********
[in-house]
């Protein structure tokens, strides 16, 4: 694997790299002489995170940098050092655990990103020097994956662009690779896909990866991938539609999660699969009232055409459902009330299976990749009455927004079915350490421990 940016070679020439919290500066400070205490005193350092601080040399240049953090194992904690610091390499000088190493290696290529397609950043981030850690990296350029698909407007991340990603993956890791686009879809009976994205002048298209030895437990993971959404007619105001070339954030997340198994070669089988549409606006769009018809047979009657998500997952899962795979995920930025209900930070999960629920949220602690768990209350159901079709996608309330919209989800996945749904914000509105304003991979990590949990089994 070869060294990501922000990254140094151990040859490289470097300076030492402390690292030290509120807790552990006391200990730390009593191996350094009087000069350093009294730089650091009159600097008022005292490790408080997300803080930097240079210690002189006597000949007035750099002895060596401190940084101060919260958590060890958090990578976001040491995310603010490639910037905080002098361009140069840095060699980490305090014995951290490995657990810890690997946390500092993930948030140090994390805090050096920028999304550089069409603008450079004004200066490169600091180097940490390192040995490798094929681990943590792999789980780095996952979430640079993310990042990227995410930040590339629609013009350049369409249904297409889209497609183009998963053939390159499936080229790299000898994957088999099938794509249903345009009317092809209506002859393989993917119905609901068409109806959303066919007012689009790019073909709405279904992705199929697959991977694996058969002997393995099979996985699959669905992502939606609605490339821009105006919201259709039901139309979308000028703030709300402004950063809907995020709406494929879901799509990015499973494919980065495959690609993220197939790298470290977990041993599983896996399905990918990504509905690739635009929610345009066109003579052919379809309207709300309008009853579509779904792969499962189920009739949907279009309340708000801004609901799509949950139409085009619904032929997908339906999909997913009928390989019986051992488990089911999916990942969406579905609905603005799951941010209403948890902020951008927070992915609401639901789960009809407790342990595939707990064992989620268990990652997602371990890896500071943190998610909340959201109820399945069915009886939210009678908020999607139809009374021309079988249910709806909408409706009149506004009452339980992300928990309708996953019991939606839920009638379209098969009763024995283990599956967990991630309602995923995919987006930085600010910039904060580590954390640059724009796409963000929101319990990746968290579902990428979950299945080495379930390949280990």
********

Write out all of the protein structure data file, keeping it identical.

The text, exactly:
[in-house]
């Protein structure tokens, strides 16, 4: 694997790299002489995170940098050092655990990103020097994956662009690779896909990866991938539609999660699969009232055409459902009330299976990749009455927004079915350490421990 940016070679020439919290500066400070205490005193350092601080040399240049953090194992904690610091390499000088190493290696290529397609950043981030850690990296350029698909407007991340990603993956890791686009879809009976994205002048298209030895437990993971959404007619105001070339954030997340198994070669089988549409606006769009018809047979009657998500997952899962795979995920930025209900930070999960629920949220602690768990209350159901079709996608309330919209989800996945749904914000509105304003991979990590949990089994 070869060294990501922000990254140094151990040859490289470097300076030492402390690292030290509120807790552990006391200990730390009593191996350094009087000069350093009294730089650091009159600097008022005292490790408080997300803080930097240079210690002189006597000949007035750099002895060596401190940084101060919260958590060890958090990578976001040491995310603010490639910037905080002098361009140069840095060699980490305090014995951290490995657990810890690997946390500092993930948030140090994390805090050096920028999304550089069409603008450079004004200066490169600091180097940490390192040995490798094929681990943590792999789980780095996952979430640079993310990042990227995410930040590339629609013009350049369409249904297409889209497609183009998963053939390159499936080229790299000898994957088999099938794509249903345009009317092809209506002859393989993917119905609901068409109806959303066919007012689009790019073909709405279904992705199929697959991977694996058969002997393995099979996985699959669905992502939606609605490339821009105006919201259709039901139309979308000028703030709300402004950063809907995020709406494929879901799509990015499973494919980065495959690609993220197939790298470290977990041993599983896996399905990918990504509905690739635009929610345009066109003579052919379809309207709300309008009853579509779904792969499962189920009739949907279009309340708000801004609901799509949950139409085009619904032929997908339906999909997913009928390989019986051992488990089911999916990942969406579905609905603005799951941010209403948890902020951008927070992915609401639901789960009809407790342990595939707990064992989620268990990652997602371990890896500071943190998610909340959201109820399945069915009886939210009678908020999607139809009374021309079988249910709806909408409706009149506004009452339980992300928990309708996953019991939606839920009638379209098969009763024995283990599956967990991630309602995923995919987006930085600010910039904060580590954390640059724009796409963000929101319990990746968290579902990428979950299945080495379930390949280990």